How to treat cold sores with lysine
L-lysine is commonly referred to as lysine and is an essential amino acid, which means it’s essential for human health. However, the body can’t synthesise it, so it must be obtained from food or from supplementation. Like all amino acids, it is a building block for all protein within the body. It was first isolated in 1889 from the milk protein, casein.
Cold sores and more
Lysine is particularly useful for the treatment and prevention of herpes simplex, the virus that causes cold sores and genital herpes. The herpes simplex virus requires the amino acid arginine to replicate and cause symptoms. Lysine competes with arginine for absorption into cells and tissues, thus limiting the amount of arginine available for the virus to use to replicate itself. In this way, lysine works by cutting off the food supply to the virus.
In a study of 41 patients it was found that oral ingestion of 1248mg a day of lysine decreased the recurrence rate of herpes simplex attacks, thereby rendering it an effective preventative. In another study, 52 subjects took 1000mg of lysine three times daily over a period of six months. It was found to not only decrease recurrence rates but also significantly diminish the severity and healing time of symptoms.
Lysine is also effective in helping to reduce the risk of atherosclerosis through its ability to bind to lipoprotein(a). High levels of Lp(a) in the bloodstream are associated with a high incidence of coronary artery disease. When a lesion occurs in the wall of a blood vessel, Lp(a) binds to the damaged blood vessel and begins to form an atherosclerotic plaque. The sites where Lp(a) binds to the blood vessel are known as lysine binding sites, a discovery by Linus Pauling that won him a Nobel Prize.
Pauling found that increasing the amount of lysine circulating in the blood caused Lp(a) to bind with the lysine rather than binding to the blood vessel wall and causing an atherosclerotic plaque. It was also found that lysine can cause Lp(a) to be released from the arterial wall and may even help dissolve the plaque.
When your coronary arteries are narrowed or blocked, oxygen-rich blood can’t reach your heart muscle. This can cause angina or a heart attack. Dr Linus Pauling also reported on several cases of angina being relieved by lysine.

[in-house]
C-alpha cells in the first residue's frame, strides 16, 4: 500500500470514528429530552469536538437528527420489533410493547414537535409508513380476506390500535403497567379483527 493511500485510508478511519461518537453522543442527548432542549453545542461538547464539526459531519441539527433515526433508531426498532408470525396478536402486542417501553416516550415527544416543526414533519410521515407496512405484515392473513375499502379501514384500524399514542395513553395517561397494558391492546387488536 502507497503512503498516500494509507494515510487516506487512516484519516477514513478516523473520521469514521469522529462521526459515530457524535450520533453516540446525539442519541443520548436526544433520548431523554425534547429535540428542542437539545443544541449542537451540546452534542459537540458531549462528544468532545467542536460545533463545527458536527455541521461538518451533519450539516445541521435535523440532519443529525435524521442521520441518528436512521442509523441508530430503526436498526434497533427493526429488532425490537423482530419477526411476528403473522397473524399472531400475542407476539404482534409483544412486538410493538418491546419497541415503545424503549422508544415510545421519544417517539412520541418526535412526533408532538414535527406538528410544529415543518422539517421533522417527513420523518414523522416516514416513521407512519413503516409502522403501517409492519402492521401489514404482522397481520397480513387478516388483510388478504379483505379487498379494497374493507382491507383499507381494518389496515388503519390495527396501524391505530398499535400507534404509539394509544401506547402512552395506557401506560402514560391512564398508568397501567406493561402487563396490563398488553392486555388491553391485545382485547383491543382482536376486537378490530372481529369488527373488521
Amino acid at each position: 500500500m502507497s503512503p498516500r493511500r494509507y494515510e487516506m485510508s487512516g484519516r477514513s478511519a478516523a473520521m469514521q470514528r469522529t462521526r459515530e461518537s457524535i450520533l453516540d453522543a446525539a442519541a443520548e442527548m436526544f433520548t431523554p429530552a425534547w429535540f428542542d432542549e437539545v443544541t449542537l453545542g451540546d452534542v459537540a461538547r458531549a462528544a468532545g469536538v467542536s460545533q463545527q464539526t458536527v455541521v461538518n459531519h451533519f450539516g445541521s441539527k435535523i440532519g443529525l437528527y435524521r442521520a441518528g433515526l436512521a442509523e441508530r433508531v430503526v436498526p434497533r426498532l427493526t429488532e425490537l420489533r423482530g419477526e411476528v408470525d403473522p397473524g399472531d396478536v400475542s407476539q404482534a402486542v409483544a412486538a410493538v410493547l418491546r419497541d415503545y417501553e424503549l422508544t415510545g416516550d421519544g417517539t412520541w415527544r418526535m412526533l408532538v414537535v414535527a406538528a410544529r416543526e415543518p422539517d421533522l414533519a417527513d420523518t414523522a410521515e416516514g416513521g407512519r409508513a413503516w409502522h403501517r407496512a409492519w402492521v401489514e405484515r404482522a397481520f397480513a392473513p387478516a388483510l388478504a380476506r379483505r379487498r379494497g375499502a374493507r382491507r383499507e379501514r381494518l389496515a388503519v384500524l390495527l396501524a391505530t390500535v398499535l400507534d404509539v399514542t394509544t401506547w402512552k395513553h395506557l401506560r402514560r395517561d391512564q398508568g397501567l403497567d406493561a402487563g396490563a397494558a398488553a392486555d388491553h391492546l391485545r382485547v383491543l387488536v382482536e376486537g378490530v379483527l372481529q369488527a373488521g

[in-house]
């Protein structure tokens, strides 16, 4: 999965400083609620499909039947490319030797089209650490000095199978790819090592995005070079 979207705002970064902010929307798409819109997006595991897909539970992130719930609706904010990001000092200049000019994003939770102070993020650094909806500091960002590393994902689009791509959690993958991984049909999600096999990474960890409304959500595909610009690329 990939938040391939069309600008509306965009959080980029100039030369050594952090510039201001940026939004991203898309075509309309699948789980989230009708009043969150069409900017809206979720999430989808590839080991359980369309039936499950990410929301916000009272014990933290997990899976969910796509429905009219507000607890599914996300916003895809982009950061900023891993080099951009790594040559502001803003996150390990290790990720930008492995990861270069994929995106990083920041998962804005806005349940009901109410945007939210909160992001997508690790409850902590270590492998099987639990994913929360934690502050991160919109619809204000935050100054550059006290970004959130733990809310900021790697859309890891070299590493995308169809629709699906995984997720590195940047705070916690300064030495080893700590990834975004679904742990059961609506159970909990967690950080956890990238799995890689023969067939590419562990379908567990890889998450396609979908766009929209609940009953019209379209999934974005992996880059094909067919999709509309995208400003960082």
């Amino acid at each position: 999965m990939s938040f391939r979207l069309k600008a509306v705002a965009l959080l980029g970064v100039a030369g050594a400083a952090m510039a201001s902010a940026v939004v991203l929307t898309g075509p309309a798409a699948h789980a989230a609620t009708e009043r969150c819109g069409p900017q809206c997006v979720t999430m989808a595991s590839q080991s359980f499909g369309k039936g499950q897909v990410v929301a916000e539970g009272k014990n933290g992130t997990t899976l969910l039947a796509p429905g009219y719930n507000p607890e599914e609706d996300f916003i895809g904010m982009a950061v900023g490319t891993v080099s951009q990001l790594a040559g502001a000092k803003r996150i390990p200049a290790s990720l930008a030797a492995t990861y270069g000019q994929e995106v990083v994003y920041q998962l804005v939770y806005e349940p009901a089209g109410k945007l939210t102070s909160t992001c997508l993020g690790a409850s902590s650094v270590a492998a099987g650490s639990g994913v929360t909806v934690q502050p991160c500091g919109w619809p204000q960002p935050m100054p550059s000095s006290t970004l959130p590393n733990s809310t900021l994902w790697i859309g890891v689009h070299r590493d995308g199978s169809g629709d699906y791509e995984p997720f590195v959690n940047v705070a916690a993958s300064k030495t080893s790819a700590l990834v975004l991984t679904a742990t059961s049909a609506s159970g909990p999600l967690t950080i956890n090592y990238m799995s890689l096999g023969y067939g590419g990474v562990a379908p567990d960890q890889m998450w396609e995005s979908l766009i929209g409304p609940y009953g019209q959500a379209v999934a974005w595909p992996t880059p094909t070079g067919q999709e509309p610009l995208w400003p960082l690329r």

Lysine improves the ability of your body to absorb, regulate and utilise calcium, thus promoting growth and maintenance of bones. Studies on the effect of lysine on the prevention of osteoporosis found that supplementation significantly increased the intestinal absorption of calcium while decreasing the renal excretion of calcium in both healthy women and those with osteoporosis.
Lysine also helps to form collagen, thereby helping to strengthen your bone cartilage and connective tissue such as ligaments, joints, skin and teeth.
Lysine is required for the synthesis of carnitine, an amino acid involved in, among other things, fatty acid metabolism. Lysine also helps to build muscle protein and is useful in supporting the health and recovery of lean muscle mass. It is therefore beneficial in recovering from surgery and sports injuries.
As research emerges, it appears lysine may be even more versatile than previously thought. Certain studies have suggested it may play a role in helping with symptoms of asthma, migraines, nasal polyps and post-episiotomy pain.
The best food sources include meat, particularly red meats, legumes, cheeses (especially parmesan), poultry, nuts, eggs and certain fish such as cod and sardines.
A deficiency of lysine is linked to a variety of symptoms such as fatigue, inability to concentrate, irritability, dizziness, appetite loss, decreased antibody formation, decreased immunity, bloodshot eyes, slow growth, hair loss & reproductive problems. However, incidence of marked lysine deficiency in the diet is rare in developed countries such as Australia.
Strict vegetarians who consume limited dairy and legumes as well as athletes who undertake strenuous exercise may be at increased risk of deficiency.
Cold sore treatment
For prevention of cold sore outbreaks take 1g of lysine a day and, if outbreaks occur, the dose should be increased to at least 1g taken three times daily. When deciding on which brand of lysine to take, try to find one that is manufactured from natural L-lysine sourced from foods rather than a synthetic version that has been manufactured in a laboratory; and, if possible, one that also contains other beneficial nutrients such as zinc, vitamin C and bioflavonoids. These compounds work in synergy with each other, being more effective in your body when taken together.
There are no known adverse effects when taken within the recommended dose range. Doses greater than 10–15mg may cause nausea, vomiting or diarrhoea. High-dose lysine supplementation should be used with caution if you have high blood levels of calcium. Caution is also advised if you have liver or kidney disease.
- Prevents and treats herpes virus outbreaks
- Reduces risk of coronary artery disease
- Improves calcium absorption
- Helps to form collagen
- Required for carnitine synthesis
- Aids muscle recovery
Saskia Brown is a qualified naturopath. She is currently practising in Neutral Bay specialising in weight loss, allergies and asthma. W: www.saskiabrown.com.
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